SQL - What to do when edit/add/delete options missing from an app, or edit controls unavailable in forms

If you're unable to add or edit data from a SQL Server table, the most likely cause is a missing primary key column. This post describes how to fix this issue.

A very common question that arises, usually from app builders that attempt to use SQL Server data sources is - why are the edit options missing from the form designer, or why are auto-generated apps missing the edit, add, and delete options?

In almost all cases, the answer is that there is no primary key column on the target table. Power Apps requires a primary key column to uniquely identify rows, and adding a primary key will solve this problem.

For users who are less familiar with SQL Server, this post describes the problem, and the steps to correctly setup a table to work with Power Apps.

Overview of Problem

To illustrate the problem, let's create a table from SQL Server Management Studio without a primary key.

If we now create an auto-generated app by selecting the "start with data option", the app will not contain an edit screen, and the button to edit an existing record and to delete a record will be missing.

Furthermore, the form control will not provide the option to change the control type of a field to an editable control, as shown beneath.

If we choose not to use a form control and instead, create or edit records by calling the Patch function, this is the error that occurs.

"The data source is either read-only or has no primary key, so the function Patch can't write to it."

How to define a primary key column in SQL Management Studio

The easiest way to resolve this issue is to define an auto-incrementing int column on the target table, and to set the column as a primary key by using the right-click context menu.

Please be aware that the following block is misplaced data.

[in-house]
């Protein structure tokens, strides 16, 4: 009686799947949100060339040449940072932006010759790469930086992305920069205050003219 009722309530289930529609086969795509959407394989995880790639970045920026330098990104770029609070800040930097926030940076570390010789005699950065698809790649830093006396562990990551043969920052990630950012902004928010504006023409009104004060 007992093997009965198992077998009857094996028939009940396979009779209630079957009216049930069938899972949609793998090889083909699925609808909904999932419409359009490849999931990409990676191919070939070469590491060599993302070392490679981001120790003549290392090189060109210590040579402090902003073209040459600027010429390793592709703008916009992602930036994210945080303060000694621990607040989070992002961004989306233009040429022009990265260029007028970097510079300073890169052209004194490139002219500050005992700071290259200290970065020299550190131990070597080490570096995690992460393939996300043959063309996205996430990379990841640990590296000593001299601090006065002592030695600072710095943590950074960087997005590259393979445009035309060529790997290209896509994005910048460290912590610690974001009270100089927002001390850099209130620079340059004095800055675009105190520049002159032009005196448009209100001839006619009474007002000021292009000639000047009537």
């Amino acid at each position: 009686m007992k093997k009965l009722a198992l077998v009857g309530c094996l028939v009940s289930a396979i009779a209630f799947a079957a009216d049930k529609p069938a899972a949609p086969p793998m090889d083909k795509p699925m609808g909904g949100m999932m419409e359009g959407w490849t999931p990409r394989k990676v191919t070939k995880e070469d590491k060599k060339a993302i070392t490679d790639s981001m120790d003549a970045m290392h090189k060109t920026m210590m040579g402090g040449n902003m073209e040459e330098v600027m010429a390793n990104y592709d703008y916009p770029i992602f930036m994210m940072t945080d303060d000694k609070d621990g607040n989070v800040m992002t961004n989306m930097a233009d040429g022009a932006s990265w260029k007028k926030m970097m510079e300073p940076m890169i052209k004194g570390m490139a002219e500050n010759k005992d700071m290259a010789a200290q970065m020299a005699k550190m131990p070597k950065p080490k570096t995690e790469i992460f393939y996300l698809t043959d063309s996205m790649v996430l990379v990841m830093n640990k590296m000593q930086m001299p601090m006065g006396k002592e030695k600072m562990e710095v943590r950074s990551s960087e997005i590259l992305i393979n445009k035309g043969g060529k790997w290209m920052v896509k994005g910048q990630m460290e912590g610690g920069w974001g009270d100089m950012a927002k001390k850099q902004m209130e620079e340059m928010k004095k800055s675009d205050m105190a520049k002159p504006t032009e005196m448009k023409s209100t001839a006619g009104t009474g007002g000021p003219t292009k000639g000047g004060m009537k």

In the properties of the column, setting the "is identity" value to "yes" will configure the column as an auto-incrementing integer.

After we add a column to a table, it's necessary to refresh the data source from the data panel in Power Apps for the change to take effect. After refreshing the data source, the ability to define editable controls against fields in the form control will be available.

Can Power Apps work with tables with Composite Keys?

Adding an identity column is the easiest way to set up a table that is updatable from Power Apps. Text columns of data type varchar/nvarchar that are defined as a primary key are also acceptable.

A question that sometimes arises isĀ  - does Power Apps support SQL Server tables with composite primary keys? The answer to this question is yes.

Here's an example of a table with a composite key.

As this screenshot below illustrates, all fields can be made editable through the form control.


A frequent problem that arises from app builders is the inability to add, edit, or to delete records from an SQL server table. In almost all cases, this is because the target table does not have a primary key field defined and this post described the steps to rectify this situation.
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